Figure 1. Global humanitarian assistance needs and UN humanitarian response, 2017-2022
As Figure 1 illustrates, UN humanitarian responses have not kept up with growing need. The ratio of people in need covered by UN response plans declined from 72 percent in 2017 to 67 percent in 2022, including a historic low of 65 percent in 2020. Since 2020, the socioeconomic impacts of COVID-19, combined with conflict and a spate of extreme climate events, have raised the number of people at risk of famine. These needs are highly concentrated: In 2022, half of the people in need of humanitarian assistance are in just ten countries (Afghanistan, DRC, Ethiopia, Nigeria, Pakistan, Sudan, South Sudan, Syria, Venezuela, Yemen).
As the number of people in need of humanitarian assistance more than doubled in the last six years, financial appeals by the UN followed a similar growth path, increasing from $24 billion in 2017 to $43 billion in 2022. The international community has struggled to match this rise in need and the share of those appeals that have been met by donors dropped from 62 percent in 2017 to 50 percent in 2021.
How will the crisis in Ukraine affect global humanitarian needs?
Humanitarian responses in Ukraine have focused on support for those fleeing to become refugees (primarily in neighbouring countries), people displaced inside the country (mostly moving from areas in the east affected by fighting to safer locations further west), and civilians trapped and unable to escape the violence. Little help has so far reached those in the last category, largely because the Russians have failed to provide relief agencies with the normal guarantees of safe access.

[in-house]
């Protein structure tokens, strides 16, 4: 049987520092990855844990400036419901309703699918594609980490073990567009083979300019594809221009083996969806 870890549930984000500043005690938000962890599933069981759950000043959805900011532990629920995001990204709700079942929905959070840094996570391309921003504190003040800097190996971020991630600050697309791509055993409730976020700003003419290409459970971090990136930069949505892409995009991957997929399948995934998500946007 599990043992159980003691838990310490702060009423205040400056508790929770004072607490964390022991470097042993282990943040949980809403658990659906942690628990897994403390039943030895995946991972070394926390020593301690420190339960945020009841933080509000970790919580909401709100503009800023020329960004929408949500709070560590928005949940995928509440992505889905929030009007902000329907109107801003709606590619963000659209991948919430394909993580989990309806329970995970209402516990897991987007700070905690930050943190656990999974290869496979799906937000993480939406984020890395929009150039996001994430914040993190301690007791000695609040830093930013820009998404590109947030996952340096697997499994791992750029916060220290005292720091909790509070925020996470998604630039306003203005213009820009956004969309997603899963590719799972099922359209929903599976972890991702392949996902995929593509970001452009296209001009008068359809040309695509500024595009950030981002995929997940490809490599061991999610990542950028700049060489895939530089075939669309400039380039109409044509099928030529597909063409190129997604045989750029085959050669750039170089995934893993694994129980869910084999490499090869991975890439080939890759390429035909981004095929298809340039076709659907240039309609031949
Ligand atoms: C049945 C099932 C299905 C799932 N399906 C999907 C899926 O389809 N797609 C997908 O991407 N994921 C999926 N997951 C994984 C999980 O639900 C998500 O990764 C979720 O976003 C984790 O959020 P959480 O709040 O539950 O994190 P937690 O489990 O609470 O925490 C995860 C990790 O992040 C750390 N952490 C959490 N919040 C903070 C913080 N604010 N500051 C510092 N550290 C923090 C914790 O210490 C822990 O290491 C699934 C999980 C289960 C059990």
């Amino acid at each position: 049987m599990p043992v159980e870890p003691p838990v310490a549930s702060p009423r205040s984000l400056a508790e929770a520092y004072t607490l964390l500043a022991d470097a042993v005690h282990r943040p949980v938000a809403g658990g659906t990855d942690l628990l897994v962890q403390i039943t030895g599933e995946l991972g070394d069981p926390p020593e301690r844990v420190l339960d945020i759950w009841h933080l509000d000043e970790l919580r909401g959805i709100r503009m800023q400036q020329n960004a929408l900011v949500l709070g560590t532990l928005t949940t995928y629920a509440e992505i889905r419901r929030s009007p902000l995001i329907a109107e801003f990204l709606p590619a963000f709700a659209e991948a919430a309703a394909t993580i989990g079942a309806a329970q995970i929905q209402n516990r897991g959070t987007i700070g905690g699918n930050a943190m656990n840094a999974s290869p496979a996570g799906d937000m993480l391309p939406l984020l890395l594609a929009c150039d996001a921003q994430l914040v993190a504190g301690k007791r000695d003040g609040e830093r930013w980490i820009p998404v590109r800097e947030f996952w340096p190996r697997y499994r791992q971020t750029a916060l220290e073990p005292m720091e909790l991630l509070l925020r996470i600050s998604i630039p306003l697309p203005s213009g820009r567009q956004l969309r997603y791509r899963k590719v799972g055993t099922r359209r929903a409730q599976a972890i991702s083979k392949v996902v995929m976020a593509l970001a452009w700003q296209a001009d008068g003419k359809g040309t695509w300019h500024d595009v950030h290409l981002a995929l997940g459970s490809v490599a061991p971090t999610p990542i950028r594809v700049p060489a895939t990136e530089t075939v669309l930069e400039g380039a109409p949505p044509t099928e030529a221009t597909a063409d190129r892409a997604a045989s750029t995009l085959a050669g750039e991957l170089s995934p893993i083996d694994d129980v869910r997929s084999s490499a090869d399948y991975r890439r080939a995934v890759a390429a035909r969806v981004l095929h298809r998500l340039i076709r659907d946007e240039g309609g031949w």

So far, most of the burden has been shouldered by public bodies and host families in neighbouring states. But the UN, Red Cross, and international nongovernmental organisations (NGOs) are scaling up quickly. Substantial amounts have been pledged, with the US alone announcing over $5 billion.
But there are two causes for concern. First, there are the spillover effects from the price spikes in food and oil and the effect of economic sanctions; and second, humanitarian aid is being diverted to Ukraine from other places, which risks making the situation in those places even worse.
Rising prices, sanctions, and spillover effects threaten some countries
Not all countries are equally exposed or vulnerable to the wider food security impacts of the invasion of Ukraine. Identifying these countries is important to prioritise support. Here we consider low- and middle-income countries that are exposed to the rising cost of grain imports, and then further filter this list to those which are also vulnerable due to pre-existing food insecurity.